The Best Christmas Gift to Give This Year

A parent often passes by the most important 15 minutes of the day.

Posted Dec 21, 2019

Source: Pexels

Parents strive for the perfect Christmas gift, yet the most meaningful gift a parent can give a child is the gift of play. Forget teaching moments or quizzes about colors and numbers during playtime. Save counting and color reviews for a long car ride.

Take a few minutes to join a child on the floor, observe what he or she is doing, and reflect it: “That race car is fast!” When a parent enters a child’s play space, he or she is entering a sacred space—the internal world of that child.

Play is a medium through which a child works out his or her inner anxieties, feelings, worries, and conflicts. Pretend play is often a way a child processes and masters past trauma. When a parent reflects and validates a child’s play, he or she is actually validating a child’s sense of self.

This is very different from validating a child’s achievements. Recognizing a child’s performance does not affirm who the child is. When a parent solely recognizes a child’s achievements, the child often believes he or she is only as good as his or her next achievement. Frequently, the result is an anxious child who is a perfectionist.

One important way to gain a child’s trust is to play with him or her. Sit next to the child, and without guiding, leading, or directing the play, occasionally and warmly reflect the child’s play. After a few minutes, the child may invite you to be a character in the play.

When the child does this, the parent has an opportunity to help the child with deep anxieties and worries. As a character in the child’s play, empathize with the person in the play who is scared, hurt, or lonely. This is a way to empathize with the child.

For example, recently, during a therapy session, the child wanted to play school. She was a teacher, and she asked me to be a student. I agreed. She went on to set up the classroom, instructing the pretend students where to sit and what work they needed to do.

She looked at me and asked, “Where is your homework!?”

I paused, and wanting her to guide the play, I whispered to her, “What should I say?” 

She put her head close to mine and whispered, “Say you forgot it at home.”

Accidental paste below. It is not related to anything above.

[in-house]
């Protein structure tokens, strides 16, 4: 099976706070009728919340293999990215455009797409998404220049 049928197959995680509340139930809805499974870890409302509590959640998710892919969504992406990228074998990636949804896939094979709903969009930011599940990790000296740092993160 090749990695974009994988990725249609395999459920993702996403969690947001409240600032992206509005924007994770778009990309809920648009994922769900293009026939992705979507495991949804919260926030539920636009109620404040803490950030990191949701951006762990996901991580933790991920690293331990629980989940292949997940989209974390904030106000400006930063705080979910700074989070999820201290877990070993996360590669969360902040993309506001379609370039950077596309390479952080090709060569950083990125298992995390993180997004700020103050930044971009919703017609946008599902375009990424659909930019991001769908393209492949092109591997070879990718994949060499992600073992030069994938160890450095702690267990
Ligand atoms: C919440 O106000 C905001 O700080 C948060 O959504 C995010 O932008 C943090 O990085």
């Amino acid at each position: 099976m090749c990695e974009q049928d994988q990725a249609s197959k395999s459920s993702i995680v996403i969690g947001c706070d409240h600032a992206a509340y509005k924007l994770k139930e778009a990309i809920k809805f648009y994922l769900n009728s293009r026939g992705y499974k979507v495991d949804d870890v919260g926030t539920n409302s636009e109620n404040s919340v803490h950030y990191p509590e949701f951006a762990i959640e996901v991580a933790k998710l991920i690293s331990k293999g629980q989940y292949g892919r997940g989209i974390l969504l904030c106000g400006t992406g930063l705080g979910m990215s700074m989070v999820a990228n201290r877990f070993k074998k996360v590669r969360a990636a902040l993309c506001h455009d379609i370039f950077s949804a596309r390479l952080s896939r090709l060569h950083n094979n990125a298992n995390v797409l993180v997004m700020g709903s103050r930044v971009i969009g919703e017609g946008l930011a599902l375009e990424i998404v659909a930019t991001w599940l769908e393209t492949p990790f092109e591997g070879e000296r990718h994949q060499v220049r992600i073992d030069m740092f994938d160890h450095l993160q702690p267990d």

I resumed character as the student and said, “I’m so sorry, teacher. I forgot my homework at home.”

The child, as the teacher, reprimanded me strongly. I looked at the child and said, “I am so sorry. I did not mean to forget. I’m so worried you are mad at me.”

The child stayed in character and said to me, “That is no excuse! You are punished! Go to the principal’s office now!”

I broke character and whispered, "What do I do?”

She whispered, “Go to the corner.”

I went to the corner of my office and sat on the floor. The child walked over and said, “You are a bad girl! You cannot forget your homework! I am calling your mother!”

I took the opportunity to verbalize the feelings of the character who was hurt, frightened, and worried (my character). “I am so scared. I did not mean to forget my homework. I am so scared I am disappointing my mother. Please do not call her.”

The child looked at me and said, “You have to learn responsibility! Your mother will take away all of your electronics!”

Again, I used the opportunity to verbalize the feelings of the vulnerable character in the play, “I am really really sorry. I did not mean to forget. I feel so ashamed, and I am so scared of disappointing my mom.”

The child looked at me, broke character, and said, “That’s how I felt the other day when I forgot my homework, but I could not say it. I was frozen.”

I empathized with the child: “Forgetting homework is really hard. It hurts to disappoint people. I get it.” She smiled at me and agreed. We continued to play, and she invited me to be involved in several additional scenarios. I empathized with the character who was hurt, scared, or worried, i.e., the child.

Once a child receives empathy, he or she feels understood, connected to the person who understands, and far less alone with the troubling feeling. This is healing. Identifying and verbalizing feelings states is the first step towards healthy emotional regulation.

Yet, a child often needs help identifying and verbalizing feeling states when they feel shame. Helping a child become aware of his or her emotions is essential. Empathizing with the feelings allows the child to have empathy for himself or herself.

Parents spend a great deal of time caring for their kids: driving, cooking, helping, cheering. But a parent often passes by the most important 15 minutes of the day. The time in which a parent has access to a child’s internal world, worries, struggles, and confusion.

Do not let precious time slip away. Stay close to your child. Become aware of their worries. Empathize with their struggles with self-esteem. Every parent can remember a time when they felt small and vulnerable. Go there. Understand.

Honoring a child’s play is a way of honoring who the child is. Meaningful play with a child is one of the best ways to enhance a child’s self-esteem. It may be more important than convincing him or her to eat vegetables or earn good grades.

Humble yourself. Give your child the most meaningful gift he or she receives this year. Play.